A Mighty Heart
Angelina Jolie, Dan Futterman, Archie Panjabi, Irrfan Khan , Will Patton, Denis O'Hare, Adnan Siddiqui, Gary Wilmes, Mushtaq Ahmed, Mohammed Afzal
Riveting, beautifully performed adaptation of a headline-grabbing memoir.
The death of Daniel Pearl brought the war on terror right to the doorstep of the Western liberal intelligentsia. Here, a few months after 9/11, was a shocking shift in the rules of engagement. Here was the grisly death of a young reporter and father-to-be, murdered on account of his nationality and religion and profession, and displayed in death as a trophy. While this killing may not have been separate or different from the many others taking place daily in the name of religion or policy, it nonetheless had particular resonance: this was a small, happy life cut hideously short because of the values it was judged to represent. This film, drawn from the memoir by Pearl’s wife Mariane, is a riveting, restless account of the desperate effort to locate and save him – the network of contacts traced, the false dawns and empty leads, and the struggle to preserve hope when there was none.
It’s not hard to imagine a lesser filmmaker than Michael Winterbottom turning the Pearls’ story into a much more straightforwardly heroic yarn – all heart-pounding races against time and stirring soliloquies conducted with Oscar® night firmly in mind. But Winterbottom takes a tougher and more serious tack. Though this film never forgets or avoids the central tragedy of a young couple violently separated, and an unborn child robbed of its father, it focuses upon process, pursuit, politics, and the ways in which human beings manage near-unmanageable pressure, rather than simply serving up an emotional ordeal by proxy.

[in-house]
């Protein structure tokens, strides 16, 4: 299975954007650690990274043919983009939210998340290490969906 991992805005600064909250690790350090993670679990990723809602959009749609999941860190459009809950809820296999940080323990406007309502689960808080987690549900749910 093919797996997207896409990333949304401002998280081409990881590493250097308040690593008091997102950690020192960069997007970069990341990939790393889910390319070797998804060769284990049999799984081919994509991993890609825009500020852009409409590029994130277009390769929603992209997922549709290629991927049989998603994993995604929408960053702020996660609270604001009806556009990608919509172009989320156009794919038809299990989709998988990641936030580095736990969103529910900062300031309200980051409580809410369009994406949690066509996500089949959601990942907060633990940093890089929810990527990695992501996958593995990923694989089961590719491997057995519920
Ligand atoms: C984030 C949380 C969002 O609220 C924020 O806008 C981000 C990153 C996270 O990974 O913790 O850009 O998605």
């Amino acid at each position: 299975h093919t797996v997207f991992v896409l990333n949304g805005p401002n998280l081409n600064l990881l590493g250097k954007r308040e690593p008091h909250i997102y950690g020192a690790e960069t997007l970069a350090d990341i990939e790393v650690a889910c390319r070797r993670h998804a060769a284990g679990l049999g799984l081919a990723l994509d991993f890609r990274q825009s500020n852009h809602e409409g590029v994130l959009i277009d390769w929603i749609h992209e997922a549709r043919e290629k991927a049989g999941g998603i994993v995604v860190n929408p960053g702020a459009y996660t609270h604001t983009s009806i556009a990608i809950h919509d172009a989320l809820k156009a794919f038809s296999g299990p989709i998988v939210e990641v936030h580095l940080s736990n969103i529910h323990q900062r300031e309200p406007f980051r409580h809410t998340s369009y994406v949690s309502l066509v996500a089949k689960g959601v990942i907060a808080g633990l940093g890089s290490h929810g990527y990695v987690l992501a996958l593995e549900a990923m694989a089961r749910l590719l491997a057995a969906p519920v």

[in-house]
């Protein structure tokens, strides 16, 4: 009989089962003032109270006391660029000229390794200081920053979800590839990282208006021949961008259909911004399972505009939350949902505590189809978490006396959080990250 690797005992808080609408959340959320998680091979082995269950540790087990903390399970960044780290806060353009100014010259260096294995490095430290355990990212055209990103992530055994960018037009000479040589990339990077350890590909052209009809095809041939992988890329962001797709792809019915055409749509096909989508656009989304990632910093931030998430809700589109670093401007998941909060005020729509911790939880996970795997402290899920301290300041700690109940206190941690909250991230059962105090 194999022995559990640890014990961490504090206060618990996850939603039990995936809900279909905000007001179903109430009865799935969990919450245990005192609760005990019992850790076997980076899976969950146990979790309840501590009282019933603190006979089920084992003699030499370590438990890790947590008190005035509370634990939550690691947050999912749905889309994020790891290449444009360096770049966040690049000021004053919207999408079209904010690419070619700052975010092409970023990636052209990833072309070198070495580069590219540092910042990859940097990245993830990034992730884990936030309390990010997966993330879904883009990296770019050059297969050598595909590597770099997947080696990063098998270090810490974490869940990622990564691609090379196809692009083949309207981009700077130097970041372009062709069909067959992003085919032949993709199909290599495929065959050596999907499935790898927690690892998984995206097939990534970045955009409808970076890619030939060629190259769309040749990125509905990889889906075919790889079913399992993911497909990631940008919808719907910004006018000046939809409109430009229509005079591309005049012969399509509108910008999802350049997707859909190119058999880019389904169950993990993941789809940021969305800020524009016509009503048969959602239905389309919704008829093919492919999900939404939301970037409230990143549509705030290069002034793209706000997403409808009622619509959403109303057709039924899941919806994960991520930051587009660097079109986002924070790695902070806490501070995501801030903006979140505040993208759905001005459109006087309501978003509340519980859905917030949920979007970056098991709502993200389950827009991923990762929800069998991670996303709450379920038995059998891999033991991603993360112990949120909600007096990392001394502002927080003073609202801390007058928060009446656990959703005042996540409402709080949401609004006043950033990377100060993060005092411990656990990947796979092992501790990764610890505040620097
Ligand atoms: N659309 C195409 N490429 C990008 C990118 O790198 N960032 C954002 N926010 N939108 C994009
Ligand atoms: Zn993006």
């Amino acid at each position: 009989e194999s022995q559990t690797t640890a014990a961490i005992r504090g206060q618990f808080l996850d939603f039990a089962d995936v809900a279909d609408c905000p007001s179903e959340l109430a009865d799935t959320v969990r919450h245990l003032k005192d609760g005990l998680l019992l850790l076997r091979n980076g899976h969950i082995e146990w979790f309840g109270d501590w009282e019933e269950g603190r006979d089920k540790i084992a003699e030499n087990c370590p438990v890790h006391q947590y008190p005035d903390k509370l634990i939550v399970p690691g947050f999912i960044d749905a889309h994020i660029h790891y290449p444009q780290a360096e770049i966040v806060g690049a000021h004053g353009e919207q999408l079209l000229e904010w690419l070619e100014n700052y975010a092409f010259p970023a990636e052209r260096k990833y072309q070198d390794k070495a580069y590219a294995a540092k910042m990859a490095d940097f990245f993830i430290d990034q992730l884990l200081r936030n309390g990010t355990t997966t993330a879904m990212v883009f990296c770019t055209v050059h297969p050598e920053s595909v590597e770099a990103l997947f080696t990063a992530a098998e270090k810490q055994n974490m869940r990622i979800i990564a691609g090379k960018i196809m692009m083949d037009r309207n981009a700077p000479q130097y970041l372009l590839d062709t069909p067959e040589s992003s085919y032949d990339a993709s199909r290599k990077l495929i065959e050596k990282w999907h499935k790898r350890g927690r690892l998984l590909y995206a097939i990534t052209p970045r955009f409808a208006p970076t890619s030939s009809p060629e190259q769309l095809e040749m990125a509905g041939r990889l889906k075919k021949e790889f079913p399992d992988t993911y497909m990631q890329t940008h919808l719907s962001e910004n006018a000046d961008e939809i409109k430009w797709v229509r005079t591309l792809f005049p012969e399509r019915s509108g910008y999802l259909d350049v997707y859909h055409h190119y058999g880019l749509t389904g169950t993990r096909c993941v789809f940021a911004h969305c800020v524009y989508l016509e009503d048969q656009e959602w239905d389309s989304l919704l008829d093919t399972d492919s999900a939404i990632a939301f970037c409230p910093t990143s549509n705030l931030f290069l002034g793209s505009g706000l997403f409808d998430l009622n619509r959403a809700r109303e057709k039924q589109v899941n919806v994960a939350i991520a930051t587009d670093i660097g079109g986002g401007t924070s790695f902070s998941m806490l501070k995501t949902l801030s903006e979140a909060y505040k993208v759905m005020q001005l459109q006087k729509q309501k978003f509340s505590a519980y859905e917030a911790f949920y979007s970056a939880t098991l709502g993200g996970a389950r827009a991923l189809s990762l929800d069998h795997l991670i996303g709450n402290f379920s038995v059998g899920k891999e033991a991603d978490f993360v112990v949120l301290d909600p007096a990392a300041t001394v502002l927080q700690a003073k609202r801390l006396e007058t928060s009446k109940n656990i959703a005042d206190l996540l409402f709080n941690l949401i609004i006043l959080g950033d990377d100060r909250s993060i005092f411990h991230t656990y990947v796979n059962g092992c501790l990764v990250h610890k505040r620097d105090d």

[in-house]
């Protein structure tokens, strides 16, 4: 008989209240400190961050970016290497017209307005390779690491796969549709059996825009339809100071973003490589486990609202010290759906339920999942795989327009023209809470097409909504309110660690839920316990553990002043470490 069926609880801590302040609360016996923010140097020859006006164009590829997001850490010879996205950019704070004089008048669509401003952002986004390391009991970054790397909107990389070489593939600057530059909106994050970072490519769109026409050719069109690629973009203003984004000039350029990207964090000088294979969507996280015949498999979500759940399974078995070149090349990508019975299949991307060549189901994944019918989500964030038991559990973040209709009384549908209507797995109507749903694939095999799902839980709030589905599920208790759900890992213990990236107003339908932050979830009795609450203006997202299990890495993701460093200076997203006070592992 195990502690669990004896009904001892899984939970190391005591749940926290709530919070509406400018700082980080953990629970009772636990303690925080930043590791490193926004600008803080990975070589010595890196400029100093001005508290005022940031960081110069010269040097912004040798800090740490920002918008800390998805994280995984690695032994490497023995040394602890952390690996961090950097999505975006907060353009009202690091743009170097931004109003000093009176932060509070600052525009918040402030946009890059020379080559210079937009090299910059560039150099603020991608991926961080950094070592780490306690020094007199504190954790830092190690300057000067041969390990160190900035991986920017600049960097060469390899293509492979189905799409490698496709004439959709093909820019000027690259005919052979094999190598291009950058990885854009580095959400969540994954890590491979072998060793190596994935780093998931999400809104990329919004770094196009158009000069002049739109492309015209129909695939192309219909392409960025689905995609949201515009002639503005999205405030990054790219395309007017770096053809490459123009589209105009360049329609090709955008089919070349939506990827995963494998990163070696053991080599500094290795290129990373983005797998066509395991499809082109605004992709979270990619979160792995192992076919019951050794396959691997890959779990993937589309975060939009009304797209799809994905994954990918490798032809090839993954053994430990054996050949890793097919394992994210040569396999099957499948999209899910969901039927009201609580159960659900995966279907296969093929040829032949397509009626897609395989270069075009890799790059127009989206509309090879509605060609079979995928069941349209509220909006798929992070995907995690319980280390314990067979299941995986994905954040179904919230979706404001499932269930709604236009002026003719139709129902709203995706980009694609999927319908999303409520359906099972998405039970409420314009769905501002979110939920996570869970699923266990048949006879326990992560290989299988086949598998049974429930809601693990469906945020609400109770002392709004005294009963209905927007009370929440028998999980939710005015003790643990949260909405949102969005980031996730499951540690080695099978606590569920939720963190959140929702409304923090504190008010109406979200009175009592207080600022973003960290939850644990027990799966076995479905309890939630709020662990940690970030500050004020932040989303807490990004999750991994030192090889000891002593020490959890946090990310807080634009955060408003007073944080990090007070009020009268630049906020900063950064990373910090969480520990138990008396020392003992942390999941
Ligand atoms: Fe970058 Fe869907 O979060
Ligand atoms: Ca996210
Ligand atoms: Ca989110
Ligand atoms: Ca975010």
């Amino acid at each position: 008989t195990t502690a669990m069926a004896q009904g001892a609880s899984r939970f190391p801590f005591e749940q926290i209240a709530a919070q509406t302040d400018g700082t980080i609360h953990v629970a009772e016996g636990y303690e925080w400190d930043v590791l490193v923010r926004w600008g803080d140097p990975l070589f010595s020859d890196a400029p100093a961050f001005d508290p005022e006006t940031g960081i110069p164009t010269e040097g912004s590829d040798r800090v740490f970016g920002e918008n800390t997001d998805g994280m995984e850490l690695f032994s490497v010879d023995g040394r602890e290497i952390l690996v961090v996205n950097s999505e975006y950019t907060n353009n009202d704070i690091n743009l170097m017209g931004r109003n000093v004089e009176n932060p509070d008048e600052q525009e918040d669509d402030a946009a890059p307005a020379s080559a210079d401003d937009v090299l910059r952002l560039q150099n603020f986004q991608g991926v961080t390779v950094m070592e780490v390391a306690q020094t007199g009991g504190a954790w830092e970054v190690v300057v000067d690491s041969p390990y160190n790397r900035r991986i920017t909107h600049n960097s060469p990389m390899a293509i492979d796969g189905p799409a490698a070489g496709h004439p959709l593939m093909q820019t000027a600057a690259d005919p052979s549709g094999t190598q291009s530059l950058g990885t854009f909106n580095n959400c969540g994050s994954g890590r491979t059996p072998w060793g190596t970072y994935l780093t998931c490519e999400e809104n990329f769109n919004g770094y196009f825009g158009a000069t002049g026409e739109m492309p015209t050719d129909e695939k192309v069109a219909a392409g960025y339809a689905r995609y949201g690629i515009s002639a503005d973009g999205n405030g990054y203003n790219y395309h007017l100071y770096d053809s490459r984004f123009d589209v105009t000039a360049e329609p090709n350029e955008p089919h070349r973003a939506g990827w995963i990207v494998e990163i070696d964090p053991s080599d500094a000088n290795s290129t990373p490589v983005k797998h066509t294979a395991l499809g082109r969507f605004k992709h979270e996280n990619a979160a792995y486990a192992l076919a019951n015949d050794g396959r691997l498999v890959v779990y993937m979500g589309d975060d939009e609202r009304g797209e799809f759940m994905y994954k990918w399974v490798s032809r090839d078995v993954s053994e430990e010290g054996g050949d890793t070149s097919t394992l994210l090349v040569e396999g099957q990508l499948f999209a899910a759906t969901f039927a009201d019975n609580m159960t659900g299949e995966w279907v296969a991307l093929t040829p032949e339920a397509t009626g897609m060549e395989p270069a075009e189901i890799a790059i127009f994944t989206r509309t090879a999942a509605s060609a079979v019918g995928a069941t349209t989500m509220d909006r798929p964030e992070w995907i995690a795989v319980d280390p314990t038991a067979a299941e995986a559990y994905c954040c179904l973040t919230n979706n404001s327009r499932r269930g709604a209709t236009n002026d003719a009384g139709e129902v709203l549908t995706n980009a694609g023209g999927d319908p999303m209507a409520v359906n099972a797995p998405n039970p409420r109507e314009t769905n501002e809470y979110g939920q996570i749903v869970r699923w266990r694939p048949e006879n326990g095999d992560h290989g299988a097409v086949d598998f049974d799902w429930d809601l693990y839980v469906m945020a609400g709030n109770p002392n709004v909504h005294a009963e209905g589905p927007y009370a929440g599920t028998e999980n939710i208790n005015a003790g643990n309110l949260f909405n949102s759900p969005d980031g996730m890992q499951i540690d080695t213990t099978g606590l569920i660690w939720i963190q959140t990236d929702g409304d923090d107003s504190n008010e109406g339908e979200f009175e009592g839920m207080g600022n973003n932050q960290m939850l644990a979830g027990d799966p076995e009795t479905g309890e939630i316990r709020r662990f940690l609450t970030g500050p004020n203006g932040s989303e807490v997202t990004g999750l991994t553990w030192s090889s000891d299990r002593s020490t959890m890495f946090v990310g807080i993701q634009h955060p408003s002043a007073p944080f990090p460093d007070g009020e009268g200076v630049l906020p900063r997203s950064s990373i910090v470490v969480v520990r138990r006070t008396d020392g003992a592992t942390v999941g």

Marked out among recent fact-based films by its documentary-style immediacy and its avoidance of histrionics, it’s a cousin of United 93 rather than World Trade Center. As for Jolie, if she should find herself recognised by the Academy come March, it won’t be undeserved – but nor will it be the be-all and end-all of what she has achieved here. Hers is a tough but nuanced performance, which captures to poignant effect the strange sense of separation and otherness that can settle upon people in great pain. Mariane is hurt so badly that she moves in a kind of dream; but, as in a dream, her actions are driven by great urgency and tension. The delicacy with which the other characters treat her is one of the film’s great strengths, drawing out beautiful detail in the supporting performances of Archie Panjabi, Irfan Khan and Denis O’Hare.
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